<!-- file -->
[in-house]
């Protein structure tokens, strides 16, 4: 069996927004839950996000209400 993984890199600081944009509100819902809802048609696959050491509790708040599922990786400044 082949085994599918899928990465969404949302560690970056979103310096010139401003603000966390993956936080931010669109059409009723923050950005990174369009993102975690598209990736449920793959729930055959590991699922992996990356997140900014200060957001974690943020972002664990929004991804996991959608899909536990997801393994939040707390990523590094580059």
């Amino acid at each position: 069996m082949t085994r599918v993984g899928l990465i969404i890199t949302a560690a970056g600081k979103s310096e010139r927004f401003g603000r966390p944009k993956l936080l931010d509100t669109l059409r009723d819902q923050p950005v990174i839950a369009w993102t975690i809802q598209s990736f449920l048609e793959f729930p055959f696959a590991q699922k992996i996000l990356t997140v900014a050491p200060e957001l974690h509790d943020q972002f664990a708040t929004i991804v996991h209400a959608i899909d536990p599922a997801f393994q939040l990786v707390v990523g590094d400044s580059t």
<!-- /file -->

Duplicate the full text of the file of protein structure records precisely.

[in-house]
């Protein structure tokens, strides 16, 4: 069996927004839950996000209400 993984890199600081944009509100819902809802048609696959050491509790708040599922990786400044 082949085994599918899928990465969404949302560690970056979103310096010139401003603000966390993956936080931010669109059409009723923050950005990174369009993102975690598209990736449920793959729930055959590991699922992996990356997140900014200060957001974690943020972002664990929004991804996991959608899909536990997801393994939040707390990523590094580059």
């Amino acid at each position: 069996m082949t085994r599918v993984g899928l990465i969404i890199t949302a560690a970056g600081k979103s310096e010139r927004f401003g603000r966390p944009k993956l936080l931010d509100t669109l059409r009723d819902q923050p950005v990174i839950a369009w993102t975690i809802q598209s990736f449920l048609e793959f729930p055959f696959a590991q699922k992996i996000l990356t997140v900014a050491p200060e957001l974690h509790d943020q972002f664990a708040t929004i991804v996991h209400a959608i899909d536990p599922a997801f393994q939040l990786v707390v990523g590094d400044s580059t």